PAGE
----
Taiwan’s defense policy should be peaceful: report

Staff writer, with CNA

Mon, Apr 01, 2013 - Page 3

Taiwan should not ignore its national defense amid the peaceful development of cross-strait ties, a report by special investigative task force formed by the Control Yuan said recently.

The report on national defense strategy and measures was commissioned as the government reviews its China policy following Beijing’s completion of its once-in-a-decade leadership transition last month.

The report said that starting a war across the Taiwan Strait is not in the interest of the people on either side, therefore the main aims of Taiwan’s national security strategy should be establishing peace and rapprochement. To achieve these goals, the nation needs to build up its defensive capabilities and ensure its sovereignty, the report said.

It added that since there are massive differences between Taiwan and China in terms of land, population and economy, Taiwan’s national defense strategy is not aimed at competing militarily with China, but improving the quality of its military to produce an effective deterrent against Chinese aggression.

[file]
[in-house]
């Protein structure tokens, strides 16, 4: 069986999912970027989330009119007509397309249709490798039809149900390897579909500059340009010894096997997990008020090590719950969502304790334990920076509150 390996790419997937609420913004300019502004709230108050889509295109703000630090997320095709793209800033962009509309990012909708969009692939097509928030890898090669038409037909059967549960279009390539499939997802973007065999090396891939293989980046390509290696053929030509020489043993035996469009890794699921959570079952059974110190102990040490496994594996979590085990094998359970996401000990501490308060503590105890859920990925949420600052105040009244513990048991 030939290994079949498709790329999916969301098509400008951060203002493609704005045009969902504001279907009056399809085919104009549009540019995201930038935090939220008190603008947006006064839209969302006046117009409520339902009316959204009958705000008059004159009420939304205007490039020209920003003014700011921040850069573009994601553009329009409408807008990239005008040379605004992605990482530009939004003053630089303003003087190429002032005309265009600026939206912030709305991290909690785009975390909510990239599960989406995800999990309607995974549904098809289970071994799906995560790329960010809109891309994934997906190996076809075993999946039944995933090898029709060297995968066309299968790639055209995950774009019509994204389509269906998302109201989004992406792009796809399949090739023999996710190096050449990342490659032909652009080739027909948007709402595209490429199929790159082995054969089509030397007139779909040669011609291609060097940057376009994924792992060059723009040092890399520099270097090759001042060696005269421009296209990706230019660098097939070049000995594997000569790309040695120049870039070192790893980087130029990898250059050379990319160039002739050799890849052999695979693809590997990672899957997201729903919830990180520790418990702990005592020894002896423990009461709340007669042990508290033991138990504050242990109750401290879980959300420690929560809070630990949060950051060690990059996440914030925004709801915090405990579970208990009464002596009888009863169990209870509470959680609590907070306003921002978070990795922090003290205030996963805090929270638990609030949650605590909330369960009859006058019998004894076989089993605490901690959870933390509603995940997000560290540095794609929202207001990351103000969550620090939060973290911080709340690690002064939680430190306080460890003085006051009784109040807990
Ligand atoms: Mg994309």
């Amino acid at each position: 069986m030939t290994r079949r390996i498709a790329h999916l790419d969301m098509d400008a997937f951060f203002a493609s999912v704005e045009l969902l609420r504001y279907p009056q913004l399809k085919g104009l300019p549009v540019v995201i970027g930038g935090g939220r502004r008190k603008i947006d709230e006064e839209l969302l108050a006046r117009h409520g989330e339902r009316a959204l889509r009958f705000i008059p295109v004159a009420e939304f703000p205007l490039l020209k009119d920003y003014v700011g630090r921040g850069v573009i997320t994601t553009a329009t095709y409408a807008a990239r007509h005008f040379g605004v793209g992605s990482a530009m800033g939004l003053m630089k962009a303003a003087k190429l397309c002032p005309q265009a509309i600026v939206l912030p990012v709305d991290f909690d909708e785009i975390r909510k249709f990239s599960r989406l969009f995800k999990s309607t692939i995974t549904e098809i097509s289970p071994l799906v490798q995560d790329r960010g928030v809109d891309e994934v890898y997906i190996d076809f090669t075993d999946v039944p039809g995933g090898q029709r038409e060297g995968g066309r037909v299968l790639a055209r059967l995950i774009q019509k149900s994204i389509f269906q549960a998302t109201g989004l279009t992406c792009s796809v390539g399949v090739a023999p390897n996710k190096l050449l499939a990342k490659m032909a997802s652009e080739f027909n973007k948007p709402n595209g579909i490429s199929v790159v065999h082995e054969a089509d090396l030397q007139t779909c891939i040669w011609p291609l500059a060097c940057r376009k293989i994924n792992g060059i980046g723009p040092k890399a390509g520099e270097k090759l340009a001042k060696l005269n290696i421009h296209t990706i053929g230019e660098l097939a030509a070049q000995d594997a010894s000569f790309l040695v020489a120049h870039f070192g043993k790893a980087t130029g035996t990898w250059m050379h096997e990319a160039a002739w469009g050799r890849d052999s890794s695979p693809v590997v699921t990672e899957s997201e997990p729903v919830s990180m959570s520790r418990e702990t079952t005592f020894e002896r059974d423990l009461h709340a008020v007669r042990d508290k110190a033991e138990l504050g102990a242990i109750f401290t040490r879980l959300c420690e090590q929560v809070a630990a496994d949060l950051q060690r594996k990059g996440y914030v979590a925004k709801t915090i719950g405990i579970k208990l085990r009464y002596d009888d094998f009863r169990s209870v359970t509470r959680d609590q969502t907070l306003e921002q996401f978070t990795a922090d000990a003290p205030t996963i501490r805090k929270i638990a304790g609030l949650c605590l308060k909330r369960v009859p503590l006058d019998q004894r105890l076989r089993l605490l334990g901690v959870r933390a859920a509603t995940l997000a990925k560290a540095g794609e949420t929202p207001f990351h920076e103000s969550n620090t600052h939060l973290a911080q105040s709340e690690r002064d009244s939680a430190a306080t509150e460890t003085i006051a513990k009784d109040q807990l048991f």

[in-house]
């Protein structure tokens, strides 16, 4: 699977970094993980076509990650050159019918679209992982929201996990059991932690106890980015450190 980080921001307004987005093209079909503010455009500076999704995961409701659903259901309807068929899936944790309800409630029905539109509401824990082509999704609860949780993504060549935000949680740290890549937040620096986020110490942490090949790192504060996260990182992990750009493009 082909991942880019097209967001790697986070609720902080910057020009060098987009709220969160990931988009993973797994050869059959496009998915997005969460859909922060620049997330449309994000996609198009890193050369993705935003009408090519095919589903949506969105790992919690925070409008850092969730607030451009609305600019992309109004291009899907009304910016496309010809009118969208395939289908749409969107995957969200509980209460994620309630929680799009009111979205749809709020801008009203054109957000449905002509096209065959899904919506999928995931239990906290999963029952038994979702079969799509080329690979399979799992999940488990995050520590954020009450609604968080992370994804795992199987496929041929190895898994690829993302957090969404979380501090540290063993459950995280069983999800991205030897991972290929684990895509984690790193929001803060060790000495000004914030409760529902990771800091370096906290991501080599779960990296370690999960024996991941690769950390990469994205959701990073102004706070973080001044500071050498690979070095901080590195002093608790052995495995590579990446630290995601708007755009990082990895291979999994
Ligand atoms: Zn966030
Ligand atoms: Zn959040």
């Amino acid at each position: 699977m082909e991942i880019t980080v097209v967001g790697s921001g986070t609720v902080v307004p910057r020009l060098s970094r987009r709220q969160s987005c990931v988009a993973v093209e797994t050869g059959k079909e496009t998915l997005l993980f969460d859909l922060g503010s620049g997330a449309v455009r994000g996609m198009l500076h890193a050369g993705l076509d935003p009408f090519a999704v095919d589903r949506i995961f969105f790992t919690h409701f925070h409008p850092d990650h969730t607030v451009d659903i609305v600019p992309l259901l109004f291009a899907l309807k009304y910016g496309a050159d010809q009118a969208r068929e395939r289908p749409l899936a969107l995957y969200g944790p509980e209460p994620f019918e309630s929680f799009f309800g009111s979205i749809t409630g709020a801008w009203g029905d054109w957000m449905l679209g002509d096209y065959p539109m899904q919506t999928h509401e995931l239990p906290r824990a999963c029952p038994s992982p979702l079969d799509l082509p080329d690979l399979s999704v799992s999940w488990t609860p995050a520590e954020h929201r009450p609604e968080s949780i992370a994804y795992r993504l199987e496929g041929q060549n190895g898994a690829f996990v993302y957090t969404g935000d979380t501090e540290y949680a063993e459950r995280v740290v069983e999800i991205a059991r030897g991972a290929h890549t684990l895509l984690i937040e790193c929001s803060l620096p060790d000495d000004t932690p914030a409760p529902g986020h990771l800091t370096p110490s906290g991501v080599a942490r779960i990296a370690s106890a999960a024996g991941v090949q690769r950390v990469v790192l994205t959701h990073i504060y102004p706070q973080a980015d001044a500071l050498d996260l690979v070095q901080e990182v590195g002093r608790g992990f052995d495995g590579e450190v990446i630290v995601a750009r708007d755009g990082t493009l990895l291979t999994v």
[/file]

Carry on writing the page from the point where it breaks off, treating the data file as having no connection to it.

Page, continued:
The task force said that given the Taiwan’s financial situation, limited national resources and all-voluntary military service, the government should gauge its need for military deployment by taking into consideration its human, land and other resources. The government should also keep in mind the principles of efficiency and efficacy when negotiating for arms procurement deals and must avoid wasting resources and preventing weapons from sitting idle.

Meanwhile, Kuo Ray-hwa (郭瑞華), a research fellow with the Prospect and Exploration monthly journal, said that although the new Chinese leadership contains officials familiar with Taiwan affairs, Taipei cannot hope for a more amicable Beijing because these officials are not necessarily Taiwan-friendly.

Kuo said that China’s Taiwan policy is dominated by military officials and that Beijing’s long-term goals are reunification with Taiwan, which it sees as a part of the broader aim of protecting its sovereignty and upholding it territorial integrity.

This is why China has designated preventing Taiwan from moving toward independence and promoting reunification as its most important national interest, he said.

Kuo added that the world will be watching to see whether Chinese President Xi Jinping (習近平) exercises full control over his country’s armed forces, adding that cross-strait relations do not just affect Taiwan and China, but also the national interests of the US and Japan, as well as regional peace in East Asia.